The Magnificent Iguazu Falls
Trip Start Apr 17, 2001
218Trip End Ongoing
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Where I stayed
Puerto Canoas Hostal
After about eight annoying path interuptions I said to Ellen, "When I say now, take a step to your right."
Ellen who usually finds it easier to simply go along with my peculiar requests simply nodded.
Moments later I heard the charge from behind. I waited until the time was right and issued the three letter command. As Ellen stepped to her right I stepped to my left. Sandwich!
Ellen, my unwitting assailant seemed as shocked as the woman with the camera as the crunch occurred.
"Excuse me," I said, with an oh so sorry look on my face, we're from Canada, where body checking is legal."
The woman had no idea what I was saying, but stayed well back until we reached the Throat of the Devil.
Iguazu Falls, where the borders of Argentina, Brazil and Paraguay meet has two-hundred and seventy-five cascades. Barrel or no barrel, no one has ever gone over any of them and survived. The collective length of the falls is 2.7 kilometers. The highest is 82 meters. By comparison Niagara is 53. I tried to compare the two by volume of water displacement, but the mathematics made my head ache. The Devil's Throat which separates Argentina and Brazil discharges mist 300 meters into the air. It's the highest and meanest of the group, like a small atomic device in perpetual explosion. When I first cast my eyes on it, I was absolutely freaking terrified. Then I became almost hypnotized by it. Watching it for more than a minute made me cross-eyed. Apparently every year there are a number of suicides near the Devil. The calling could be just too powerful, I expect, for those with the need..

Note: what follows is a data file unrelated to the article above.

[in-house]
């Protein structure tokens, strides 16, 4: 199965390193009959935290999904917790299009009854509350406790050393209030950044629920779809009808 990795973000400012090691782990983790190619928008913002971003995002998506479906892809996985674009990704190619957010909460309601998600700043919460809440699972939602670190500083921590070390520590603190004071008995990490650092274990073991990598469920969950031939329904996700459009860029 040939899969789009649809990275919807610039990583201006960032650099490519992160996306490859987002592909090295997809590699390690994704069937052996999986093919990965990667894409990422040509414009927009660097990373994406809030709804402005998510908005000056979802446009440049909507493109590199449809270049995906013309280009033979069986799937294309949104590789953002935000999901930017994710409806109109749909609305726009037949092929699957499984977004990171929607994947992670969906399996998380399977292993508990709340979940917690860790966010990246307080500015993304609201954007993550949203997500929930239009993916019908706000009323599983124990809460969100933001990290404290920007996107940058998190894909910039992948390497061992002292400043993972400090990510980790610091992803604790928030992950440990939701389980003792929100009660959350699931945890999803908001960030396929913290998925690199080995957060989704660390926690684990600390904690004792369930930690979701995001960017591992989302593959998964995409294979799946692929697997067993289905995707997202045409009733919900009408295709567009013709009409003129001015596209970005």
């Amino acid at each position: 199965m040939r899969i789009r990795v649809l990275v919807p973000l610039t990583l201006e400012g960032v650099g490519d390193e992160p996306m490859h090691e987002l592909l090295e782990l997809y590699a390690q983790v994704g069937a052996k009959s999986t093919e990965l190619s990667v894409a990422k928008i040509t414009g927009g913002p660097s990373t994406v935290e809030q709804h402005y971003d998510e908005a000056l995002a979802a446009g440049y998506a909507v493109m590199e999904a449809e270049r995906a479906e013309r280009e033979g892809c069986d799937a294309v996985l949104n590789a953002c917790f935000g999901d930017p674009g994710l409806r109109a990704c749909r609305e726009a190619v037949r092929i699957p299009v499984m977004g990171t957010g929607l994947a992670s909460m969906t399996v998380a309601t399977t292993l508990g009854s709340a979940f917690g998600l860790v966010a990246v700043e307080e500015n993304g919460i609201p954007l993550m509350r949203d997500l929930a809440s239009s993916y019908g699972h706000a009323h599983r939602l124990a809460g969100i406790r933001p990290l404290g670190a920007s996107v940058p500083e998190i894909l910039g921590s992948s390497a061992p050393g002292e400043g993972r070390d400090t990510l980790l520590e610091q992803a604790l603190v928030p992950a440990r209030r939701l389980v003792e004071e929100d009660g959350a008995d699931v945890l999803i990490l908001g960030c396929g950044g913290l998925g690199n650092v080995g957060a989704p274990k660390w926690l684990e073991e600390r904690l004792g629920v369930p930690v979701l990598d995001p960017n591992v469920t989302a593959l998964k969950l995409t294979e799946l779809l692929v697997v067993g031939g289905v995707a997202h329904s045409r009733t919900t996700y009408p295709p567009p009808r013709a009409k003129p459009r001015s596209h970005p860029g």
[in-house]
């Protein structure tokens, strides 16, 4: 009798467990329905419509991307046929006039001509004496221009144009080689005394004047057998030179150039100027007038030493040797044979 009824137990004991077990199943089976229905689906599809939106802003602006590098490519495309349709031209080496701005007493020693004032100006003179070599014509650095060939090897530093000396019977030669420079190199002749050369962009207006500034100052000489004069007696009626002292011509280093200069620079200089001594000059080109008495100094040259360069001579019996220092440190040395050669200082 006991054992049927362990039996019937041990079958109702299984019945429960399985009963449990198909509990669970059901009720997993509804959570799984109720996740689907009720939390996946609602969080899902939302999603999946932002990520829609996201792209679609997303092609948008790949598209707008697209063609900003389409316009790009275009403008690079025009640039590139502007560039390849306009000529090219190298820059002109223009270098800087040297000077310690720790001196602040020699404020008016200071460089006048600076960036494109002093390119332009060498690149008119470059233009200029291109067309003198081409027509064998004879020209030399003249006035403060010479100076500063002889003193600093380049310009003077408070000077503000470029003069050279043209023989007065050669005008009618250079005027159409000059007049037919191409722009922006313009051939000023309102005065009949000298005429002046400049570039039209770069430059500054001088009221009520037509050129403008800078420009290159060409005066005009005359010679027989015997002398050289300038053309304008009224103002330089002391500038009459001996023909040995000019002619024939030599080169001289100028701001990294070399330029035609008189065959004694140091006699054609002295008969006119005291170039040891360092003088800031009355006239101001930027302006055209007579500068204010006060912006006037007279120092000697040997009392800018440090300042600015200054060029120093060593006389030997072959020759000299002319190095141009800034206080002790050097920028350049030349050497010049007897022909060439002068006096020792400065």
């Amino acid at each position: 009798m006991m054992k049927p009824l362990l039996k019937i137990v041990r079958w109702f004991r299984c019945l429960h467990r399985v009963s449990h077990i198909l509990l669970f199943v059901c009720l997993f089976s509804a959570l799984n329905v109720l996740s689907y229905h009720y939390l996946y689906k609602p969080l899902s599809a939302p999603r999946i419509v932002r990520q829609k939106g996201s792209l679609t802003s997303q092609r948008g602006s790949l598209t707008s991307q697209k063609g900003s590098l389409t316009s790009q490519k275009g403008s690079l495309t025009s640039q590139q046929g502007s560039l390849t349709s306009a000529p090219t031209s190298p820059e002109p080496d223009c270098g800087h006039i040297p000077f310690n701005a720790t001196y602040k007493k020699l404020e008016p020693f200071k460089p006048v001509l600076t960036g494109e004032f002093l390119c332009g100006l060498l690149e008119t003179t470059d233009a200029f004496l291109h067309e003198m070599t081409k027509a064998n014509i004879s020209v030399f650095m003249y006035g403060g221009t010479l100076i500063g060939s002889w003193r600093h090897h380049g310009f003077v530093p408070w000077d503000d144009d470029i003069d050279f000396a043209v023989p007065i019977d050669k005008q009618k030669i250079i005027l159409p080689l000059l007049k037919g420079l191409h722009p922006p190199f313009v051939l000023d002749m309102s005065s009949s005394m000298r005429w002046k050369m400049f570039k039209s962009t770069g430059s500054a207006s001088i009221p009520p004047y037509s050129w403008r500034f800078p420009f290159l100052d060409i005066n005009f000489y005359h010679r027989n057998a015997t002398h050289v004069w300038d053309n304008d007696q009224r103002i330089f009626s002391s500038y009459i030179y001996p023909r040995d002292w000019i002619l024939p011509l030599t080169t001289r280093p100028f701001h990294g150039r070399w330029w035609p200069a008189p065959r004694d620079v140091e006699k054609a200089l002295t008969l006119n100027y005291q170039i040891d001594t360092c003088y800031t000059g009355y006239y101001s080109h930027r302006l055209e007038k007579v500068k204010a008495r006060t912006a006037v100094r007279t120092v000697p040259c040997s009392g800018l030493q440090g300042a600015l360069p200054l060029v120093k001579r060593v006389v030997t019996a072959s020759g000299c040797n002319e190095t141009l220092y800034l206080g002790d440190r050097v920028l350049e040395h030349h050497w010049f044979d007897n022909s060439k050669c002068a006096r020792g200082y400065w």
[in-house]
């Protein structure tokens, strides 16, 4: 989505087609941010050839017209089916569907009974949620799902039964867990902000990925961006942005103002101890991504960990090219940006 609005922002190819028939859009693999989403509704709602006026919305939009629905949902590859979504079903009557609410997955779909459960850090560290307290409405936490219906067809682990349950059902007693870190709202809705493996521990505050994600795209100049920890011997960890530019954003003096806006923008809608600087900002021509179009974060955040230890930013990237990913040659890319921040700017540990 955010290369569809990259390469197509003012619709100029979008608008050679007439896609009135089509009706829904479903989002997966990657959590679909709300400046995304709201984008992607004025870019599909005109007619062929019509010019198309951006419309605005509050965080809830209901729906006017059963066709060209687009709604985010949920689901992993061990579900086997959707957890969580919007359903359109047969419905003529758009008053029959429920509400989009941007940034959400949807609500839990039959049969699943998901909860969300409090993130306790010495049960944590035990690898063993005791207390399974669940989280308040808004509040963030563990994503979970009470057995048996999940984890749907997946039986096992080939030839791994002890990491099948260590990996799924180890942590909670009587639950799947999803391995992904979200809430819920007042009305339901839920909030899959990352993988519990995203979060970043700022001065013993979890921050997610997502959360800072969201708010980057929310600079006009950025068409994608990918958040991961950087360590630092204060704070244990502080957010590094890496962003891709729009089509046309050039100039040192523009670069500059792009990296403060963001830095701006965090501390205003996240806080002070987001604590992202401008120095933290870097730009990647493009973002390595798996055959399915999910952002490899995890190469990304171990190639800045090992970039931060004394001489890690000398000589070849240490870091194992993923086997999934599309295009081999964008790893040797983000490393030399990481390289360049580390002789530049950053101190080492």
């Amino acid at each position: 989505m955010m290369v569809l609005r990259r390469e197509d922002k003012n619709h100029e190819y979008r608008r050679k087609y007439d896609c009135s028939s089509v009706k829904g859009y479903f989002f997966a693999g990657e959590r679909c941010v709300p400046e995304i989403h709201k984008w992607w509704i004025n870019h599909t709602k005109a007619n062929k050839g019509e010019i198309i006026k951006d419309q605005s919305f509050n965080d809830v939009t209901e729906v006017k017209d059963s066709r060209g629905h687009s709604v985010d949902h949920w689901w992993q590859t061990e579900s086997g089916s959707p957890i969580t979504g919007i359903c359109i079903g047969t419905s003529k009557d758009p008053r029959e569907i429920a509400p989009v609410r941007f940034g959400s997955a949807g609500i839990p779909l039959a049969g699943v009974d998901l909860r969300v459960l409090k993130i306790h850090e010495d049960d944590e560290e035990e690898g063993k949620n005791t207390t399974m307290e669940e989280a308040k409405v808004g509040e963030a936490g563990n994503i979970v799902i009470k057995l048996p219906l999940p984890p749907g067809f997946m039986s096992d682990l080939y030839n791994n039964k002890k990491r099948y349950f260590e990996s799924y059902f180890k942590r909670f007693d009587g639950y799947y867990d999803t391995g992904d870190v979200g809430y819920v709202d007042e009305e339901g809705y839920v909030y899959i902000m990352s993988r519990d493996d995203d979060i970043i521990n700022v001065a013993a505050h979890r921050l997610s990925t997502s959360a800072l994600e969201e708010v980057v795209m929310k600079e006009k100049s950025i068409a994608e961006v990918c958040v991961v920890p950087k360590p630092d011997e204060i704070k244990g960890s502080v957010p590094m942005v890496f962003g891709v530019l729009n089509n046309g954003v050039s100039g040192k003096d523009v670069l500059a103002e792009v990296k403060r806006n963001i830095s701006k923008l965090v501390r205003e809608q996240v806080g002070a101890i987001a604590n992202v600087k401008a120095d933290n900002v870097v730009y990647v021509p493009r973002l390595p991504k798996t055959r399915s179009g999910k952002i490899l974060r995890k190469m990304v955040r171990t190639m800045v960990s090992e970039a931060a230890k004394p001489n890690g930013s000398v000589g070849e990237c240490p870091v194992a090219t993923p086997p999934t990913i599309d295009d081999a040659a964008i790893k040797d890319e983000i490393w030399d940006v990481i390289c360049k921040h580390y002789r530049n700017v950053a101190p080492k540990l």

Upon seeing the Devil, Eleanor Roosevelt, of stronger mind than I, said simply, "Poor Niagara."
The folks at Iguazu National Park have built around six, perhaps more, kilometers of sturdy mesh-metal catwalk, with safety railings, through the jungle setting. Many of them leading you right to the brink, where you'll get a right good soaking.
If I had a dollar for every piece of expensive jungle-wear that I've seen at Iguazu, I'd be a very rich man. Pants with pockets that have pockets hidden within pockets; shirts that may ward off jaguars, wild butterflys and who knows what else; and hats that when eaten by elephants can be pooped out in wear ready condition. It all reminds me of the pet rock. For me, I'll stick with army surplus. If it's good enough for the soldiers in Afghanistan, it's good enough for me.
Ellen expects the penguins of Patagonia to be the highlight of her trip to Argentina. I'm pretty sure that mine has already been forever etched in my mind.